Cases reported "Soft Tissue Neoplasms"

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1/472. Papillary endothelial hyperplasia presenting as a chest wall neoplasm.

    Soft tissue hematomas generally resolve but may persist and develop into slow-growing, organized masses. These chronic expanding hematomas are characterized by a pseudocapsule and a predominantly necrotic central cavity, with foci of newly formed capillaries. These have been called chronic expanding hematomas or Masson's papillary endothelial hyperplasia. These lesions can mimic vascular neoplasms and must be considered in the evaluation of expanding soft tissue vascular malformations.
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keywords = neoplasm
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2/472. Soft tissue masses of the chest wall and axilla: has metastatic melanoma been considered?

    Isolated axillary and chest wall soft tissue masses are an uncommon presentation of metastatic cancer. The authors present three patients in whom malignant melanomas metastatic to these sites had been misdiagnosed, leading to inappropriate oncologic treatment planning in all three cases. The presumed diagnoses, even after fine-needle aspiration or trucut biopsies, were soft-tissue sarcoma (n = 2) and undifferentiated breast cancer (n = 1). The combination of taking a thorough history and performing proper immunohistochemical analysis of the biopsy material would have suggested the presence of malignant melanoma in all cases. As the disease appeared locoregionally limited in all patients, radical surgical resection with extended lymphadenectomy was performed without significant dysfunction of the upper extremity. One patient agreed to postoperative immunotherapy with interferon-alpha. Two patients are currently alive 17 and 14 months after operation. One patient was found to have systemic recurrence at 5 months, one experienced two isolated local recurrences in a prior operative site that were amenable to reresection and presently has no evidence of disease 12 months after resection, and one patient remains free of disease at 14 months. Clinical presentation, suggested diagnostic workup, and therapeutic implications are discussed to avoid misdiagnoses in this setting of possible clinical presentations of metastatic melanoma.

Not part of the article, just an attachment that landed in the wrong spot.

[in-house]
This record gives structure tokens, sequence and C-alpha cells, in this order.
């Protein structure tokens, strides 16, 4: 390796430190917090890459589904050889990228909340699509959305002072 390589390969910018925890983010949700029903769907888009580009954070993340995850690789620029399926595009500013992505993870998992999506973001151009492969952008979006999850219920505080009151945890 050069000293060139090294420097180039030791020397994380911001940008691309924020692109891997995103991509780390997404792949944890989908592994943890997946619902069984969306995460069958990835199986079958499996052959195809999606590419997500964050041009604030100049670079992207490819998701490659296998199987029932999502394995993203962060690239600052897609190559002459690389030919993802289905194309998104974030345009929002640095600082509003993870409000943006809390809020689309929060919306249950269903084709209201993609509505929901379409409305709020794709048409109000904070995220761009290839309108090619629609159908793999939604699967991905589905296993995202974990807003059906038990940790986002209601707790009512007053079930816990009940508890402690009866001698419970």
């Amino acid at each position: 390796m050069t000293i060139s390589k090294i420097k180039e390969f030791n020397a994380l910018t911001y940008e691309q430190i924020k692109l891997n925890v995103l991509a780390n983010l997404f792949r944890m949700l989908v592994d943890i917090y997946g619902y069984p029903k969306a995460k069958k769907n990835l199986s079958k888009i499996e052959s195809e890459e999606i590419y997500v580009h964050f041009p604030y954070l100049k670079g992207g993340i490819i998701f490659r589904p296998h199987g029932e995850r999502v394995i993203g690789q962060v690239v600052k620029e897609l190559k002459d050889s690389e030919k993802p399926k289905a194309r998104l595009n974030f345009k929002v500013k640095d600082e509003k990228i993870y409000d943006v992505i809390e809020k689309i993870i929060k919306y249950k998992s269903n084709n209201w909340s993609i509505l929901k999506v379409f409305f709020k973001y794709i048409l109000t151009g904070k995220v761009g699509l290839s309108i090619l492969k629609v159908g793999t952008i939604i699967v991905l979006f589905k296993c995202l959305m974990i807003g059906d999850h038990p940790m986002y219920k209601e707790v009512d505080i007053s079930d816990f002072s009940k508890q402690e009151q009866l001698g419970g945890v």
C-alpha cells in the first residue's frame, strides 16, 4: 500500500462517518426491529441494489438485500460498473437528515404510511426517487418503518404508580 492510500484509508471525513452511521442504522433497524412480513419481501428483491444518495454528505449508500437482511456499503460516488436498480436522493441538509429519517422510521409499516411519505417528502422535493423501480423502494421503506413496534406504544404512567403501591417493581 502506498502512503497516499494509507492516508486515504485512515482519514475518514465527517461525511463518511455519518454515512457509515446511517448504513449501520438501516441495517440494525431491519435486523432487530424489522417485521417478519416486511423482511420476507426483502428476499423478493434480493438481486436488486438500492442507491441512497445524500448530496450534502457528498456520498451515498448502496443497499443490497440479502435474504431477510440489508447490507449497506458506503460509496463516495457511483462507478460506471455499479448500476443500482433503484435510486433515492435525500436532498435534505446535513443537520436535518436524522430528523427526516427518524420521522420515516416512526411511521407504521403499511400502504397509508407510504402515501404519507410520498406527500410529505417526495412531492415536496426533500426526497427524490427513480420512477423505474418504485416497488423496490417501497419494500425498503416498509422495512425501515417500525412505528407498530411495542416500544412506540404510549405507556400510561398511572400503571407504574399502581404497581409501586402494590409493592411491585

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ranking = 0.0026212294727686
keywords = cancer
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3/472. Molecular assessment of clonality leads to the identification of a new germ line TP53 mutation associated with malignant cystosarcoma phyllodes and soft tissue sarcoma.

    Cystosarcoma phyllodes (CSP) is a rare breast neoplasm composed of stromal and epithelial elements. It usually runs a benign course but it may metastasize. In a 31-year-old patient with recurring CSP, a mesenchymal tumor in the leg developed. The question arose whether the latter tumor could be a metastasis from the CSP, which would have major treatment consequences. The problem was addressed using molecular methods, i.e., comparison of the pattern of polymorphic repeat markers on chromosome 17p as well as single strand conformation polymorphism analysis and sequencing of exons 5 to 8 of the TP53 gene in both tumor and normal tissue. An identical pattern of loss of heterozygosity in both breast tumors was demonstrated, but a different pattern was shown in the tumor in the leg. This led to the conclusion that the latter tumor had to be a new primary tumor. A mutation in codon 162 of the TP53 gene was found in the tumor tissue as well as in the normal tissue of this patient. This germ line mutation leads to the replacement of isoleucine by asparagine and most likely has functional consequences. In all four examined tumors of this patient, the normal TP53 allele was lost. This is strong evidence that this germ line TP53 mutation causes the genesis of these two rare primary mesenchymal tumors in this young patient. The current study exemplifies the power of molecular diagnostic methods in investigating the specific clinical problem of clonal relation between two separate tumors. The germ line mutation found in codon 162 of the TP53 gene and the association with cystosarcoma phyllodes have not been described previously.
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ranking = 0.2
keywords = neoplasm
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4/472. Histopathologic diagnosis of superficial soft tissue tumors, related lesions, and simulators: an algorithmic approach based on colors.